Jody & Sean’s Story
Our son lives with depression and anxiety.
But we are NOT ALONE.
Respected local lawyers, successful business owners and active parents to twins Finnegan and Sasha, Jody and Sean Pihl could probably write the book on what it means to advocate for the things in life that are important. So when they began to realize that, at age seven, Finnegan was struggling with what appeared to be a mental illness, they were prepared to do whatever it took to get him help. However, they found themselves navigating the most difficult terrain of their lives.
“As a young parent, I entertained the possibility that my child might get hurt one day, or contract an illness or disease one day, but it was never on my radar that my child might suffer from a mental illness.”
Over the next several years, Jody and Sean worked tirelessly to get Finnegan the help he needed. It was difficult. They describe how the current system is not ‘user-friendly’, and how challenged they were in accessing the help they needed when they needed it, even with their expertise in navigating complicated systems and processes.
Caught off-guard by their son’s mental illness, Jody and Sean also found themselves unexpectedly shaken by their feelings of worthiness as parents, the onslaught of well-meaning advice and opinions from everyone around them, and the excruciating task of trying to get their son back, who was slipping away before their eyes.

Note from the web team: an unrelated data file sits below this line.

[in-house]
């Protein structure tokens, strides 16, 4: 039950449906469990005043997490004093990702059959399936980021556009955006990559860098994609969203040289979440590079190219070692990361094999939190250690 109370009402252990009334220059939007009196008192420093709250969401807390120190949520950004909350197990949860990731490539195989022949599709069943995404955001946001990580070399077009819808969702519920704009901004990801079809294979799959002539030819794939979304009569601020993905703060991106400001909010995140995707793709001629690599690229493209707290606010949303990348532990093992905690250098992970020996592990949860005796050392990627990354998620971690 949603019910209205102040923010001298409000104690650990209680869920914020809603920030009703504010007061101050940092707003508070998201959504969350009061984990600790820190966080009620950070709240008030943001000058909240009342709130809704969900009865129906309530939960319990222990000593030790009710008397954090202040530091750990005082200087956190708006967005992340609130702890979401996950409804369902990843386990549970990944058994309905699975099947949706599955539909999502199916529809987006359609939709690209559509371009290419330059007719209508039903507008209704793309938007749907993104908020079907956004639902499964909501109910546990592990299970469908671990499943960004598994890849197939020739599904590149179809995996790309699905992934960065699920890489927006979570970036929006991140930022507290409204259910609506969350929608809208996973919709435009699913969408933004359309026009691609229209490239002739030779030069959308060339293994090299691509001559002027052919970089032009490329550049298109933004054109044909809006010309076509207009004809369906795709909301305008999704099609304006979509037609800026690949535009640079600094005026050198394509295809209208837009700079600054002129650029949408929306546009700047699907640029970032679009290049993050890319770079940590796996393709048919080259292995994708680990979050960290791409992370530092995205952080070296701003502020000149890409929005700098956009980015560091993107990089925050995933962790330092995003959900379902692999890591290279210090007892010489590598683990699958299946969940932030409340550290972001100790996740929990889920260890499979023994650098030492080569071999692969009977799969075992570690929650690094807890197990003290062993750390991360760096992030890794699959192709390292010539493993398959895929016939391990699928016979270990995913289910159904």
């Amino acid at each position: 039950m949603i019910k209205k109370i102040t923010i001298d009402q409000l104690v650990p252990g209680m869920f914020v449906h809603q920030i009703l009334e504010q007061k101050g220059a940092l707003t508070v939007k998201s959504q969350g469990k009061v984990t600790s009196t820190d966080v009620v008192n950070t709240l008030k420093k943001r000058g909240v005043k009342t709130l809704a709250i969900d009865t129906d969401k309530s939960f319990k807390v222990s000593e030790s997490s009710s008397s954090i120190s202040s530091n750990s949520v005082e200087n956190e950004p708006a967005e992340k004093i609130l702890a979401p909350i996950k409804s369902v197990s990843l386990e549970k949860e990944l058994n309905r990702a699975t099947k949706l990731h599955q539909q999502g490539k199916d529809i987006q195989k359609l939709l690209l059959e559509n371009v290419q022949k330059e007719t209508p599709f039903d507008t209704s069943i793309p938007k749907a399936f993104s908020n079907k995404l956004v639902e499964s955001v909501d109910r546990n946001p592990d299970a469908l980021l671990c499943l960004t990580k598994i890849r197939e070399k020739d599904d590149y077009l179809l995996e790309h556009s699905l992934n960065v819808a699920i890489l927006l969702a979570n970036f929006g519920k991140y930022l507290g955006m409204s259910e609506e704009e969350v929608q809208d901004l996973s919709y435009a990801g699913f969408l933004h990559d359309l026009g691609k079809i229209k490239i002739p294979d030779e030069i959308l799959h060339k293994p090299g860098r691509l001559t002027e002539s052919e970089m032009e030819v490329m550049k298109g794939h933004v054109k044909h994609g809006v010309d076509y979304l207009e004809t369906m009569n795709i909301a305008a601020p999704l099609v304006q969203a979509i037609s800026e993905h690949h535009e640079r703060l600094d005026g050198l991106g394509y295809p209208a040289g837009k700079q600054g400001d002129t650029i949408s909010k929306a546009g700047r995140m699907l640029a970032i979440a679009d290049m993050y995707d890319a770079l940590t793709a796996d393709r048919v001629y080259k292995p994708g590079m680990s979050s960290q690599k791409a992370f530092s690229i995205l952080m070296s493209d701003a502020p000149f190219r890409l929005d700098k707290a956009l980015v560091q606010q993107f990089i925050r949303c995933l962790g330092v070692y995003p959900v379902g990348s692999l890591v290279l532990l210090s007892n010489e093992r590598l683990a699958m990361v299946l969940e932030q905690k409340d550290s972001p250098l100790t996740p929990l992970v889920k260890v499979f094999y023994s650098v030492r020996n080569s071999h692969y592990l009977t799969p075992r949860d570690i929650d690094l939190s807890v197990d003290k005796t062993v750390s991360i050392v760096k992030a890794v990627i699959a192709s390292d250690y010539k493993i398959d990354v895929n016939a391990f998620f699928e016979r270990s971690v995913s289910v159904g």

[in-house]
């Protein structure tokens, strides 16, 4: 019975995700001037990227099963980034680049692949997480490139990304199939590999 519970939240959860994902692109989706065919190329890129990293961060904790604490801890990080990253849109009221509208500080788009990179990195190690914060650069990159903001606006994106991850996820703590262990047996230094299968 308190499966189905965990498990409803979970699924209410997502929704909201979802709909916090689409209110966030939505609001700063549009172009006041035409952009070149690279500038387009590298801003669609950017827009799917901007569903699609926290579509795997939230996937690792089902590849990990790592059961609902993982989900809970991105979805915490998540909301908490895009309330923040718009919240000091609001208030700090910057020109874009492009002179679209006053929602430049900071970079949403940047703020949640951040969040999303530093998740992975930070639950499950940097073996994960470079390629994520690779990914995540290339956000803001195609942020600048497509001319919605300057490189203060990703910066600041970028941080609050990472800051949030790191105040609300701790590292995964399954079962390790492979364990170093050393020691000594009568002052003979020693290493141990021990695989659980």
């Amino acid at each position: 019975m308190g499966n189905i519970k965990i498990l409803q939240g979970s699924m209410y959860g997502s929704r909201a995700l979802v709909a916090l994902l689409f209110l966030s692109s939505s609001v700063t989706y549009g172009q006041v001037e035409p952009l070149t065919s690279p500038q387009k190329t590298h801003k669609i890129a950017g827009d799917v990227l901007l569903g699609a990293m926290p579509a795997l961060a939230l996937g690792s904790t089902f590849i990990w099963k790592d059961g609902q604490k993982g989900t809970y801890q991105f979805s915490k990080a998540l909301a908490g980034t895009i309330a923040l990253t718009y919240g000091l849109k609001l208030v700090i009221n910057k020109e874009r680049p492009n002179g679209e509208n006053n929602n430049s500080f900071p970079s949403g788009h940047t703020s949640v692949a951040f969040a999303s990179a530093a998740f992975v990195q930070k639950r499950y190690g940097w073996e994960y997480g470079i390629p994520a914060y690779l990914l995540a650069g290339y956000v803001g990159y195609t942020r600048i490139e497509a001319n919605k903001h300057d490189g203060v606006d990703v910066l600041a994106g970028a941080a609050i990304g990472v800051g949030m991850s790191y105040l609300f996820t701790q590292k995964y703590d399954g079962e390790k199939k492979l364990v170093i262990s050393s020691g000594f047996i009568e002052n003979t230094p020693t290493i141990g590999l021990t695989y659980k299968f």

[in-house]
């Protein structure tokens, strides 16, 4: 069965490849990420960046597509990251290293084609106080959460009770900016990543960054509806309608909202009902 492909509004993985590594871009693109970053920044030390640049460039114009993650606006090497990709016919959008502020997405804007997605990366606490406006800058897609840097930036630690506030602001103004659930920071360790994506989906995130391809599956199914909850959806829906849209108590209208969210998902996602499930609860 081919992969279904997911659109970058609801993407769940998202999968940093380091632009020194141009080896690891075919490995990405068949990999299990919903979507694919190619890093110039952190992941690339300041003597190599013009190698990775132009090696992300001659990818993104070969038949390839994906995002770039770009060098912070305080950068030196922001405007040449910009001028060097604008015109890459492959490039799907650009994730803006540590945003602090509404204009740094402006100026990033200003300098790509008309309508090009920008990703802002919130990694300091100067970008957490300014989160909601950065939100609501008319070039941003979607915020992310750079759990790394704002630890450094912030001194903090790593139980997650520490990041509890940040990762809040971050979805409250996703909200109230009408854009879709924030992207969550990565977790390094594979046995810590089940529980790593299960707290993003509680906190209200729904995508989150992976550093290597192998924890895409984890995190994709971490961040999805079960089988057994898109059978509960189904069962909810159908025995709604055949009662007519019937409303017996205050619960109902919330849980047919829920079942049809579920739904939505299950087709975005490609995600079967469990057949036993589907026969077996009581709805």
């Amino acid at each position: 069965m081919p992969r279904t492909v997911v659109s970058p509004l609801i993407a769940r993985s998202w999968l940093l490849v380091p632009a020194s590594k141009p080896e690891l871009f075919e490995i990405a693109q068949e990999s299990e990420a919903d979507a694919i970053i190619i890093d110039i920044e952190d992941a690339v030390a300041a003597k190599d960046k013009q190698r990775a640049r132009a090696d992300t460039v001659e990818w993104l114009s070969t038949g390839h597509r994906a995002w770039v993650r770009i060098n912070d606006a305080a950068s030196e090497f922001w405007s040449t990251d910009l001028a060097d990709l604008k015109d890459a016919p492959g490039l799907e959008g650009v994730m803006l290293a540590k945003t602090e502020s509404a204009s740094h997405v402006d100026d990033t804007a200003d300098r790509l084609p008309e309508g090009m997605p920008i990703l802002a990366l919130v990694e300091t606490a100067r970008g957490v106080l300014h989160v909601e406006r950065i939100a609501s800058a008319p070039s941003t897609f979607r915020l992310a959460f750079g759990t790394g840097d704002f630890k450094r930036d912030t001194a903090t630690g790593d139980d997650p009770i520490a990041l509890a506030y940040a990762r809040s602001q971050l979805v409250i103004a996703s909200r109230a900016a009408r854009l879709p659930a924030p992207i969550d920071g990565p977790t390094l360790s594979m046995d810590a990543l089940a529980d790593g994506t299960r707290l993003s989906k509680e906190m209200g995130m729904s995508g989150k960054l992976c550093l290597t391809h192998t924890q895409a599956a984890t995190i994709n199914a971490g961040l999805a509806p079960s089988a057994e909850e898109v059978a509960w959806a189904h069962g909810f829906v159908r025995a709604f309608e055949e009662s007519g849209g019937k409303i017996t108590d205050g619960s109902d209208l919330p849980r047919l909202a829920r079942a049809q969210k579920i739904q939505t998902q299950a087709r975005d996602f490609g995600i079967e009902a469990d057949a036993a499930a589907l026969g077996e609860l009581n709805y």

“When a child is sick, it affects the whole family. And we felt lost,” says Jody.
Their need as a family has never been fully addressed.
Foundry Kelowna aims to change that. In addition to consolidating a comprehensive variety of mental health care services under one roof, the centre will serve the needs of both youth and their families. This is an important distinction. Offering support to families as they support their children is a critical component to helping our youth on a path to mental wellness.
Please give to support our young people, and the future mental wellness of our community.Donate to Youth Mental Health